A total of 26 New York firehouses were shuttered because of the manpower shortage, including six in Manhattan, nine in Brooklyn, three in Queens and four each in the Bronx and Staten Island
Only about 72 percent of the New York City Fire Department (FDNY) workers have been vaccinated against the virus, which means that up to 4,000 workers may be terminated by the department.
To compensate for the number, the department sent an email to nearly 350 potential volunteer firefighters "in anticipation of the impending shortage for the FDNY due to COVID-19 vaccine mandates." The email called for voluntary-only basis operations with qualified members on standby to backfill the firehouses when necessary.
FDNY Commissioner Daniel Nigro warned that the effects of the closures could be catastrophic and could endanger the lives of the residents. A day after laying off thousands of firefighters, a seven-year-old boy was killed, and his 54-year-old grandmother seriously hurt as a deadly blaze engulfed their Washington Heights home.
Officials said that the fire started at the back of the house's basement and spread to the first floor. Three other people inside the house, including one firefighter and the boy's father, also suffered from minor injuries and were taken to a nearby hospital.
Although an FDNY spokesman said that the firefighters' response time was not impacted, some reportedly called in sick to avoid unpaid leave as all municipal workers have been ordered to show proof of at least one dose of the vaccine by 5 p.m. on October 29 or risk being placed on unpaid leave by November 1.
Despite closing 26 stations, the FDNY said it is not closing any firehouse for good.
In protest of the mandate by de Blasio, hundreds of New York City firefighters took sick leaves on Oct. 29 instead of complying with the vaccination deadline. The sick leaves are because of their anger at the vaccine mandate, according to Nigro, who oversees a department where more than a quarter of its workers have not gotten a single shot of the COVID vaccine.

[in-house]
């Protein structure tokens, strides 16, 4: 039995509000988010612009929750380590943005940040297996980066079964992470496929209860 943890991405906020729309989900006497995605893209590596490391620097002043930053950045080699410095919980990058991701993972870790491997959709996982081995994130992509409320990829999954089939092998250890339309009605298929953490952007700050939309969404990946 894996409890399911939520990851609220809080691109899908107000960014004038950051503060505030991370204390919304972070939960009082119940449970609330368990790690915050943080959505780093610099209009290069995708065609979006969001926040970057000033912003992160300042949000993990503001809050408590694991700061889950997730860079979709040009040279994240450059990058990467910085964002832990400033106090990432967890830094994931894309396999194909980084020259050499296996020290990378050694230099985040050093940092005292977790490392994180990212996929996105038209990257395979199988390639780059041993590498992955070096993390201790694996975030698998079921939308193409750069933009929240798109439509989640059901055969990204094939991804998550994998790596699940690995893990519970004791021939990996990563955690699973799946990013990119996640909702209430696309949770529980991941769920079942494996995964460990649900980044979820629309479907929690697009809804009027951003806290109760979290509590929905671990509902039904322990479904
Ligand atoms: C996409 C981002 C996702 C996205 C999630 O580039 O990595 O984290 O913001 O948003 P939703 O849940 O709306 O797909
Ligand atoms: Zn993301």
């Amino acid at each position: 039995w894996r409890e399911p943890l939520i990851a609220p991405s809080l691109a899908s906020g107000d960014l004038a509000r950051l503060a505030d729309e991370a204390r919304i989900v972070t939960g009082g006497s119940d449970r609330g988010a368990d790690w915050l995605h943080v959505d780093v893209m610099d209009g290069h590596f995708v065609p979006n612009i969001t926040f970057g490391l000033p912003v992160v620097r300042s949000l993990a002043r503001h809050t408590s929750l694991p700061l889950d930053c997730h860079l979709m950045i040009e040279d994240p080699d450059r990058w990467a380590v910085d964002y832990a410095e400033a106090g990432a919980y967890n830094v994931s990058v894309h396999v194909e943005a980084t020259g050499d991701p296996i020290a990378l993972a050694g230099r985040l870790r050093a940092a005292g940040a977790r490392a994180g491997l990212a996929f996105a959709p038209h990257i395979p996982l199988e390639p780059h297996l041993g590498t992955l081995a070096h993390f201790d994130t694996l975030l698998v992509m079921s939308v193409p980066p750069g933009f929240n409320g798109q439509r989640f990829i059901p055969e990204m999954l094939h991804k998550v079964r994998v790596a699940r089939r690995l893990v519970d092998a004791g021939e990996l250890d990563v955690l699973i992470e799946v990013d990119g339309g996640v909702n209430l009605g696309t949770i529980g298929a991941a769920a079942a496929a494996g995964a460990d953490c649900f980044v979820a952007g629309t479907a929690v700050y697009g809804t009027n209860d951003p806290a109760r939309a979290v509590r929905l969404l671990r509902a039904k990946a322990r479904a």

Nigro said that the loophole they took to avoid the deadline is "contrary to their oaths to serve."
Union leaders have denied taking sickouts. "We don't condone any job action, nor do we inform anybody to do a job action," said Jim McCarthy of the Uniformed Fire Officers Association. (Related: Southwest Airlines "sickout" protest spreads to Amtrak, which is canceling trains due to employees refusing covid "vaccination.")
"Is there a sickout? Not to my knowledge, no," said Andrew Ansbro of the Uniformed Firefighters Association. "I have had members that have received the vaccination say they are having flu-like symptoms and they've had to go sick. The department is allowing people to have a couple days off after they get the vaccination."
Six firefighters of Ladder 113 in Brooklyn were on duty when they drove a fire truck to State Senator Zellnor Myrie's office to tell his staffers that they would have blood on their hands if they continue to push through with the mandate.
Nigro deemed the action inappropriate, saying: "They should only be concerned with responding to emergencies and helping New Yorkers and not harassing an elected official and his staff."
Despite the incident, there was a surge in vaccination rates among the public employees in Manhattan in a last-minute attempt to stay on the payroll. The FDNY saw firefighters' vaccination rate rise from 67 percent on the morning of Oct. 29 to 72 percent by the end of the day.
The Emergency Medical Services (EMS), which is part of the FDNY, also saw a spike from 77 percent to 84 percent, while vaccination rates among the NY Police Department rose from 80 to 84 percent. The Department of Sanitation also saw a jump in vaccination rate from 67 percent to 76 percent.
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